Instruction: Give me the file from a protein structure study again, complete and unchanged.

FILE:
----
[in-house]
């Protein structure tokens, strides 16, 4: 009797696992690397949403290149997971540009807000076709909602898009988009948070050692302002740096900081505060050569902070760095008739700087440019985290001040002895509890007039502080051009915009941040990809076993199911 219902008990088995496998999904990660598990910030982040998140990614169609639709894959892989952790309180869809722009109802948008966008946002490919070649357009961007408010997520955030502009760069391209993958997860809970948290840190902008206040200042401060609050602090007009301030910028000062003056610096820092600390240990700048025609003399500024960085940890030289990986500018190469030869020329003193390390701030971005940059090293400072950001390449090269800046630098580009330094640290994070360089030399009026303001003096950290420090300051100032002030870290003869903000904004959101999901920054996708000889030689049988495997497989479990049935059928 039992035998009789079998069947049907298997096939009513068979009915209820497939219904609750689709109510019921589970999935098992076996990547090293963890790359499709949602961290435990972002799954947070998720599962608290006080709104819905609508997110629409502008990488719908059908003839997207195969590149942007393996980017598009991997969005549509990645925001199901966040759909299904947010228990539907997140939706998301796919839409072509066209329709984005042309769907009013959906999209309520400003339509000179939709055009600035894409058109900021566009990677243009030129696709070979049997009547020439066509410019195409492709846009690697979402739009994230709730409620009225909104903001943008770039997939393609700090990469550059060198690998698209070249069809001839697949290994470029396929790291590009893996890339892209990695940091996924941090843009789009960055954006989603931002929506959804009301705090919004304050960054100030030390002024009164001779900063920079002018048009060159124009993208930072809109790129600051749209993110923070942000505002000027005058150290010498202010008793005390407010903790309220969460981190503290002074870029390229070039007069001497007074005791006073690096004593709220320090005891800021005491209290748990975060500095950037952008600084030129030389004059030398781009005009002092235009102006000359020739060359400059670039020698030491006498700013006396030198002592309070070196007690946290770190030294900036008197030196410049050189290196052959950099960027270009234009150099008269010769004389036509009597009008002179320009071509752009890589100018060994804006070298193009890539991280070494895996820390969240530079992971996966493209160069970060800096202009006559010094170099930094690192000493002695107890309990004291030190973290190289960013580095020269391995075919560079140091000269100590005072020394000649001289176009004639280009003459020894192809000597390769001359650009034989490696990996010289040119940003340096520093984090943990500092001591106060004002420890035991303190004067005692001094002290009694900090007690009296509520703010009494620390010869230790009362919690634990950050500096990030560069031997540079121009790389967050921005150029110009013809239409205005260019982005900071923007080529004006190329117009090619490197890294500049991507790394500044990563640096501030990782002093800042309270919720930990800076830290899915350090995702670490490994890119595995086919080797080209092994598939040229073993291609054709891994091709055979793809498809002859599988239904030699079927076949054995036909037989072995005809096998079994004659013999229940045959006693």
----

[in-house]
């Protein structure tokens, strides 16, 4: 009797696992690397949403290149997971540009807000076709909602898009988009948070050692302002740096900081505060050569902070760095008739700087440019985290001040002895509890007039502080051009915009941040990809076993199911 219902008990088995496998999904990660598990910030982040998140990614169609639709894959892989952790309180869809722009109802948008966008946002490919070649357009961007408010997520955030502009760069391209993958997860809970948290840190902008206040200042401060609050602090007009301030910028000062003056610096820092600390240990700048025609003399500024960085940890030289990986500018190469030869020329003193390390701030971005940059090293400072950001390449090269800046630098580009330094640290994070360089030399009026303001003096950290420090300051100032002030870290003869903000904004959101999901920054996708000889030689049988495997497989479990049935059928 039992035998009789079998069947049907298997096939009513068979009915209820497939219904609750689709109510019921589970999935098992076996990547090293963890790359499709949602961290435990972002799954947070998720599962608290006080709104819905609508997110629409502008990488719908059908003839997207195969590149942007393996980017598009991997969005549509990645925001199901966040759909299904947010228990539907997140939706998301796919839409072509066209329709984005042309769907009013959906999209309520400003339509000179939709055009600035894409058109900021566009990677243009030129696709070979049997009547020439066509410019195409492709846009690697979402739009994230709730409620009225909104903001943008770039997939393609700090990469550059060198690998698209070249069809001839697949290994470029396929790291590009893996890339892209990695940091996924941090843009789009960055954006989603931002929506959804009301705090919004304050960054100030030390002024009164001779900063920079002018048009060159124009993208930072809109790129600051749209993110923070942000505002000027005058150290010498202010008793005390407010903790309220969460981190503290002074870029390229070039007069001497007074005791006073690096004593709220320090005891800021005491209290748990975060500095950037952008600084030129030389004059030398781009005009002092235009102006000359020739060359400059670039020698030491006498700013006396030198002592309070070196007690946290770190030294900036008197030196410049050189290196052959950099960027270009234009150099008269010769004389036509009597009008002179320009071509752009890589100018060994804006070298193009890539991280070494895996820390969240530079992971996966493209160069970060800096202009006559010094170099930094690192000493002695107890309990004291030190973290190289960013580095020269391995075919560079140091000269100590005072020394000649001289176009004639280009003459020894192809000597390769001359650009034989490696990996010289040119940003340096520093984090943990500092001591106060004002420890035991303190004067005692001094002290009694900090007690009296509520703010009494620390010869230790009362919690634990950050500096990030560069031997540079121009790389967050921005150029110009013809239409205005260019982005900071923007080529004006190329117009090619490197890294500049991507790394500044990563640096501030990782002093800042309270919720930990800076830290899915350090995702670490490994890119595995086919080797080209092994598939040229073993291609054709891994091709055979793809498809002859599988239904030699079927076949054995036909037989072995005809096998079994004659013999229940045959006693």